The work piece 50 can be of any suitable material and dimension or shapes for laser machining, including that of a thin metallic plate. Preferably, the work piece 50 is stainless steel and generally planar in shape with a first surface 52 generally parallel to a second surface 54 at a distance (i.e., a thickness “t”) of approximately 50 to 600 microns, and more particularly of about 300 microns. Also preferably, the laser machine 10 is configured to machine generally circular orifices of consistent orifice quality extending through the work piece 50 of approximately 20 microns to 300 microns in diameter, and particularly one or more orifices of about 160 microns in diameter over a duration of one of a fraction of a millisecond, at least one millisecond, or in multiple pulses over a duration of about thirty seconds. Furthermore, it should be noted that the light source of FIGS. 1-3 can include a light source that, regardless of whether the light is collimated, non-collimated or a mixture thereof, provides a sufficient power density to machine a workpiece.

Referring to FIG. 3, the optical neutral lenses with light blocking polygons of FIG. 2 can be replaced with optical lenses 23, 25, 27, 29, 31, and 33 with each lens having a neutral density filter portion. The neutral density filter portion of each of the lenses 23, 25, 27, 29, 31, 33, such as, for example filter portion 23 a of lens 23, can be interposed about the beam axis A-A with a perimeter of the filter portion 23 a being generally less than the perimeter of the laser beam 12. As used herein, the term neutral density filter indicates an optical filter that reduces light intensity without affecting the spectrum or direction of the light being transmitted through the neutral density filter. Thus, to control the amount of power being delivered to the focusing optic 40, one or more neutral density filters can be stacked together along the beam axis A-A to moderate the power of the laser beam 12. In a preferred embodiment, each of the neutral density filters bearing lenses 23, 25, 27, 29, 31, and 33 reduces light transmission by about 5% for light having a spectrum between 400 and 800 nanometers.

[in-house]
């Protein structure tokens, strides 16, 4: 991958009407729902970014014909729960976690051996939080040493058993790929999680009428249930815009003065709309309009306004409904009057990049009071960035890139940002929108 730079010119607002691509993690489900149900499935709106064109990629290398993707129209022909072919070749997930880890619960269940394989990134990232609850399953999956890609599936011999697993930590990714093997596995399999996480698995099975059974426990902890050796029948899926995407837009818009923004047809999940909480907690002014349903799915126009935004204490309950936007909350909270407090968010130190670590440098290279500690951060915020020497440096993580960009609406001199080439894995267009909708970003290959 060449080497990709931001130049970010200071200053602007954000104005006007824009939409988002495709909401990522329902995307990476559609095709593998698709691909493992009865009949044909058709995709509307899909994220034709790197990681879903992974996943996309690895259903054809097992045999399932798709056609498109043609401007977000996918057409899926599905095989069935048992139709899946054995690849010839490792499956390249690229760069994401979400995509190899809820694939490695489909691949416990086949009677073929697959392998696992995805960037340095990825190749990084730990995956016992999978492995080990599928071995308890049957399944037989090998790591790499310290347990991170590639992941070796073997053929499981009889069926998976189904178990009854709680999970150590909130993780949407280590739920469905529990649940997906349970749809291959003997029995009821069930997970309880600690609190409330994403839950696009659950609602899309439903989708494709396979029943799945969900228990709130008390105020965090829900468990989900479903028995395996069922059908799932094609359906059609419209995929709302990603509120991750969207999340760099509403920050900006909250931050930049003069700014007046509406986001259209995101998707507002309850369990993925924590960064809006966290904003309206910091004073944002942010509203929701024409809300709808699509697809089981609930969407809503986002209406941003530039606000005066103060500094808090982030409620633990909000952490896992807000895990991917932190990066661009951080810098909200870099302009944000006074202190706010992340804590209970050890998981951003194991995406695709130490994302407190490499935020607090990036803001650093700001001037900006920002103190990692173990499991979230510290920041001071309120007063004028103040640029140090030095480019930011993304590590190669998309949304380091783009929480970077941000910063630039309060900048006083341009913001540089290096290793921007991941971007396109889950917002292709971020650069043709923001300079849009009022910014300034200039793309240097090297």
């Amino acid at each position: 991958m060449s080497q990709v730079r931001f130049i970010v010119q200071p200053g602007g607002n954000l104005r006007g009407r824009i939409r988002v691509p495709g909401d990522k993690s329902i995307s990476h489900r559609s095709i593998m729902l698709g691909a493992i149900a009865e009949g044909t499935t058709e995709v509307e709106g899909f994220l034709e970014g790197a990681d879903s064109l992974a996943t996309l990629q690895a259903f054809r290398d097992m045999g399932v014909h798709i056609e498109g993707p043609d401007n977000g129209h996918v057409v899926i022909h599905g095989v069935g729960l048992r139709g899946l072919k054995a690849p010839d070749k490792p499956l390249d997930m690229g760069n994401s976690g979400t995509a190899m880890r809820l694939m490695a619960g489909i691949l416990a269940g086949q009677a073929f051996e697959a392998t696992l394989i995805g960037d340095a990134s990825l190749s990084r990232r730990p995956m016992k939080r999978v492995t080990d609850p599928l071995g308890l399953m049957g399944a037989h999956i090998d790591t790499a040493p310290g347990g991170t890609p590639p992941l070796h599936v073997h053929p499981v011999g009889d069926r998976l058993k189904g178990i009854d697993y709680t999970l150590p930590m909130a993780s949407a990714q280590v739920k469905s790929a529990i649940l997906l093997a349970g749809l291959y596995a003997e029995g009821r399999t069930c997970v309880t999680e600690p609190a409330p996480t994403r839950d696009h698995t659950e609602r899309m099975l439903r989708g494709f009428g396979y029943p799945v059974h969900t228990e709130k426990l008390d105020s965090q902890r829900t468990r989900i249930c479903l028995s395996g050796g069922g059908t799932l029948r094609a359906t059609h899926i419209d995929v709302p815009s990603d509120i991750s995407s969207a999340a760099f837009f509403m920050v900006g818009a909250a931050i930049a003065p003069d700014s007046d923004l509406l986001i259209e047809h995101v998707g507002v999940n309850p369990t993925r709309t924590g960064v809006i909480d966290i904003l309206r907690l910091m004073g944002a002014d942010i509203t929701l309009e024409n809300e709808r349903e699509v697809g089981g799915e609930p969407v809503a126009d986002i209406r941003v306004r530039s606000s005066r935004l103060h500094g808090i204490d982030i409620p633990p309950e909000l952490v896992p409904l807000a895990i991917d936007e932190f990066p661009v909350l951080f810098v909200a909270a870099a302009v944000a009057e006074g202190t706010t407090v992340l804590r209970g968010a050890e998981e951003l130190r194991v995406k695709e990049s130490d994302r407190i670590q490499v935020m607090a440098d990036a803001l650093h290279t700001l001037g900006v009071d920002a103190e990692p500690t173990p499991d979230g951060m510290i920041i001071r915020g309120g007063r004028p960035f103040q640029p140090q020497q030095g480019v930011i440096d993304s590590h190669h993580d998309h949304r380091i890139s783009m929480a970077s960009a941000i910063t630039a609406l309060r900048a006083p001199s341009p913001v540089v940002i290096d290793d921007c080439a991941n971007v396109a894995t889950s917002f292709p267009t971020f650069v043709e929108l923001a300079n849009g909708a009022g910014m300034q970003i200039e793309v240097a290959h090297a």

In operation, the laser system 100 can be operated without an overlay to evaluate the effect of the power density of the laser beam 12 when the beam 12 is focused to a suitably sized focusing spot 60 based on the diameter of beam 12, the focal length of the optical focusing assembly 40. By evaluating the work piece 50 that has been laser machined by such focusing spot, a determination can be made as to whether the power density is higher than necessary based on the presence of potentially undesirable physical effects such as, for example, heat affected zone, recasts, soots or spatters. Preferably, during the evaluating of the laser beam without the overlay, the beam diameter is about 25 millimeters, which is provided to the optical focusing assembly 40 with a focal length of about 100 millimeters. The optical focusing assembly 40 provides for a focusing spot having an effective area defined by a diameter of about 10 microns by a suitable measurement technique. The average power density of the focusing spot can be changed while maintaining the same effective area by interposing the overlay 20 between the beam 12 and the optical focusing assembly 40. That is to say, the initial focusing spot generated without an overlay can be changed to a plurality of generally equal sized focusing spots at different average power densities by interposing an appropriate number of overlay members. In one preferred embodiment, each of the lenses 22, 24, 26, 28, 30, and 32 can be rotated about the beam axis A-A to block a suitable amount of laser light in order to achieve a desired average power density with generally a constant size focusing spot. In another preferred embodiment, neutral density filters bearing lenses 23, 25, 27, 29, 31, 33 and so on can be inserted or removed in order to achieve different average power densities with a generally constant size focusing spot.

Thus, it is believed that, at the very least, an increase in efficiency has been achieved by the preferred embodiments because the additional set up time that may be required by changing a focal length of an optical focusing assembly or by adjusting the position of the work piece relative to the optical focusing assembly has been rendered unnecessary.

While the present invention has been disclosed with reference to certain embodiments, numerous modifications, alterations and changes to the described embodiments are possible without departing from the sphere and scope of the present invention, as defined in the appended claims. Accordingly, it is intended that the present invention not be limited to the described embodiments, but that it has the full scope defined by the language of the following claims, and equivalents thereof.

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Classifications
U.S. Classification219/121.61, 219/121.83, 219/121.71
International ClassificationB23K26/06, B23K26/36
Cooperative ClassificationB23K26/0656
European ClassificationB23K26/06C7
Legal Events
DateCodeEventDescription
Sep 28, 2012FPAYFee payment
Year of fee payment: 4
Mar 12, 2009ASAssignment
Owner name: CONTINENTAL AUTOMOTIVE SYSTEMS US, INC., MICHIGAN
Free format text: CHANGE OF NAME;ASSIGNOR:SIEMENS VDO AUTOMOTIVE CORPORATION;REEL/FRAME:022384/0980
Effective date: 20071203